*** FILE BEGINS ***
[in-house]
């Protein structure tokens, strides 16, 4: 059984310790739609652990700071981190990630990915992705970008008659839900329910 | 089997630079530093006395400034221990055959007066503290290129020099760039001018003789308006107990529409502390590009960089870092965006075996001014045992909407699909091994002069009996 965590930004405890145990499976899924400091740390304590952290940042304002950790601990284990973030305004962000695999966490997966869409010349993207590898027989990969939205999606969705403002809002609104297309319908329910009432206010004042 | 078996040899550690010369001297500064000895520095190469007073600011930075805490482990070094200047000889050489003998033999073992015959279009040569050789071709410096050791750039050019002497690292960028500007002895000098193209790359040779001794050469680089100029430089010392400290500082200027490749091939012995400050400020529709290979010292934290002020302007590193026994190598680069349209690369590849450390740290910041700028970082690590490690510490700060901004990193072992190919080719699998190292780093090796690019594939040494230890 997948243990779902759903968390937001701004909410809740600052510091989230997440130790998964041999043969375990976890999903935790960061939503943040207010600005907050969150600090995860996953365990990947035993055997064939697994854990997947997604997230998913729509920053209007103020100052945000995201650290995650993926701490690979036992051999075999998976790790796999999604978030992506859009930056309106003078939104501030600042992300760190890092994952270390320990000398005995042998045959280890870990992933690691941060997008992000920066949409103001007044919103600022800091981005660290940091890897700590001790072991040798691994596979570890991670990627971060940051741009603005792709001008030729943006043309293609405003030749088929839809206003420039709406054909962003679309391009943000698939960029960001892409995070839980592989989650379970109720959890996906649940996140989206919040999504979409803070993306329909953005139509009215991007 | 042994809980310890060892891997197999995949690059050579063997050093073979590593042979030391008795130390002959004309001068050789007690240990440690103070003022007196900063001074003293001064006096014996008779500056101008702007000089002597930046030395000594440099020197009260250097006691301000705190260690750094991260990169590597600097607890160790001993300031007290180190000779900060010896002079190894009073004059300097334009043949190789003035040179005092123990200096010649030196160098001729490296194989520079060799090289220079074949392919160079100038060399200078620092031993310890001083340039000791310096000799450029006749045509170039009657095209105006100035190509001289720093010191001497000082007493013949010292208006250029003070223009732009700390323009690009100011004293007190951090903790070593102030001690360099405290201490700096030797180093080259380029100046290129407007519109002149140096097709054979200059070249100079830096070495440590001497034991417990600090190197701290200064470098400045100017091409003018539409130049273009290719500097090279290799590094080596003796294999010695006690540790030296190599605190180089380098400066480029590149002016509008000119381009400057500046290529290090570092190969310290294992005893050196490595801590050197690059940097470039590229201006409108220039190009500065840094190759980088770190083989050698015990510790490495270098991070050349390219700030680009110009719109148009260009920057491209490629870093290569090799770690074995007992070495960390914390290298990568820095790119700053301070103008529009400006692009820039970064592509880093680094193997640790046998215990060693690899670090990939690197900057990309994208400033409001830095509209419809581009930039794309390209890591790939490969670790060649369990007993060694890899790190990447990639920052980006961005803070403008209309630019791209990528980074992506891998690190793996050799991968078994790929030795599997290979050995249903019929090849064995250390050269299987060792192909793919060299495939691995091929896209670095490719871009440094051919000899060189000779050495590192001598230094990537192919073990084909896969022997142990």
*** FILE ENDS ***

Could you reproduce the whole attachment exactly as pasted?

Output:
[in-house]
């Protein structure tokens, strides 16, 4: 059984310790739609652990700071981190990630990915992705970008008659839900329910 | 089997630079530093006395400034221990055959007066503290290129020099760039001018003789308006107990529409502390590009960089870092965006075996001014045992909407699909091994002069009996 965590930004405890145990499976899924400091740390304590952290940042304002950790601990284990973030305004962000695999966490997966869409010349993207590898027989990969939205999606969705403002809002609104297309319908329910009432206010004042 | 078996040899550690010369001297500064000895520095190469007073600011930075805490482990070094200047000889050489003998033999073992015959279009040569050789071709410096050791750039050019002497690292960028500007002895000098193209790359040779001794050469680089100029430089010392400290500082200027490749091939012995400050400020529709290979010292934290002020302007590193026994190598680069349209690369590849450390740290910041700028970082690590490690510490700060901004990193072992190919080719699998190292780093090796690019594939040494230890 997948243990779902759903968390937001701004909410809740600052510091989230997440130790998964041999043969375990976890999903935790960061939503943040207010600005907050969150600090995860996953365990990947035993055997064939697994854990997947997604997230998913729509920053209007103020100052945000995201650290995650993926701490690979036992051999075999998976790790796999999604978030992506859009930056309106003078939104501030600042992300760190890092994952270390320990000398005995042998045959280890870990992933690691941060997008992000920066949409103001007044919103600022800091981005660290940091890897700590001790072991040798691994596979570890991670990627971060940051741009603005792709001008030729943006043309293609405003030749088929839809206003420039709406054909962003679309391009943000698939960029960001892409995070839980592989989650379970109720959890996906649940996140989206919040999504979409803070993306329909953005139509009215991007 | 042994809980310890060892891997197999995949690059050579063997050093073979590593042979030391008795130390002959004309001068050789007690240990440690103070003022007196900063001074003293001064006096014996008779500056101008702007000089002597930046030395000594440099020197009260250097006691301000705190260690750094991260990169590597600097607890160790001993300031007290180190000779900060010896002079190894009073004059300097334009043949190789003035040179005092123990200096010649030196160098001729490296194989520079060799090289220079074949392919160079100038060399200078620092031993310890001083340039000791310096000799450029006749045509170039009657095209105006100035190509001289720093010191001497000082007493013949010292208006250029003070223009732009700390323009690009100011004293007190951090903790070593102030001690360099405290201490700096030797180093080259380029100046290129407007519109002149140096097709054979200059070249100079830096070495440590001497034991417990600090190197701290200064470098400045100017091409003018539409130049273009290719500097090279290799590094080596003796294999010695006690540790030296190599605190180089380098400066480029590149002016509008000119381009400057500046290529290090570092190969310290294992005893050196490595801590050197690059940097470039590229201006409108220039190009500065840094190759980088770190083989050698015990510790490495270098991070050349390219700030680009110009719109148009260009920057491209490629870093290569090799770690074995007992070495960390914390290298990568820095790119700053301070103008529009400006692009820039970064592509880093680094193997640790046998215990060693690899670090990939690197900057990309994208400033409001830095509209419809581009930039794309390209890591790939490969670790060649369990007993060694890899790190990447990639920052980006961005803070403008209309630019791209990528980074992506891998690190793996050799991968078994790929030795599997290979050995249903019929090849064995250390050269299987060792192909793919060299495939691995091929896209670095490719871009440094051919000899060189000779050495590192001598230094990537192919073990084909896969022997142990």